Coffee with the FT: V√°clav Havel

Copyright The Financial Times
An excerpt:
…Havel is, however, disappointed that ex-communist societies have followed the west in embracing globalisation and rampant consumerism. At our meeting he makes clear that there is little that can be done about this in free societies. “But I feel there is no reason why we shouldn’t reflect upon this trend. It is a two-faced trend: on the one hand it brings people thousands of advantages and joys and pleasures; on the other, it is endangering the human race.”
I wonder whether there isn’t some intellectual snobbery hiding behind this anti-consumerism and put it to him that if people wished to use their freedom to go to McDonald’s, why shouldn’t they? He responds: “I don’t want to prevent anyone from being able to do that. What I want to say is something different … I get the sense that we are the first civilisation in the history of mankind that is completely atheist. Human existence now isn’t metaphysically anchored in any way in a code of moral conduct, from which we could then derive a legal code.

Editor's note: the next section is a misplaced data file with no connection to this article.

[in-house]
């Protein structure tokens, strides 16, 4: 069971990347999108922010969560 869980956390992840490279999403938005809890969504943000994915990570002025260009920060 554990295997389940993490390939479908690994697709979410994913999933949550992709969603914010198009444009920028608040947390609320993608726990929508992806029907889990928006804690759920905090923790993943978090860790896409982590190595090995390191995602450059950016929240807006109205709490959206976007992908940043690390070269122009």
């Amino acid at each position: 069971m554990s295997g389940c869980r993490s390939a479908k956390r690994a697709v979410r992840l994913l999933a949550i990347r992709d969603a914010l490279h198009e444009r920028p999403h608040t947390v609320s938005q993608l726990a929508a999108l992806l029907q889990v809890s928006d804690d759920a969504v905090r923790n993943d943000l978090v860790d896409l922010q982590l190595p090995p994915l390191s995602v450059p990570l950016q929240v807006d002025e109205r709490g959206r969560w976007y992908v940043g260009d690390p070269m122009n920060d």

“That doesn’t mean I don’t enjoy the delicacies I can buy at the local supermarket … What I’m talking about is the underlying atheism and anti-spirituality of our civilisation. We don’t know where it’s going to go from here and what it will bring for the human race.”
Pointing to a mobile phone, he says: “Fifty years ago, I wouldn’t have imagined this little device could be used to make calls all over the world, to make video recordings, and to send images. If someone had told me about this then, I would have thought the future world would be a wonderful one when people would have these things and would be able to communicate better. But that didn’t happen. The world today is worse, and it is full of more traps and contradictions than it was 50 years ago.”…
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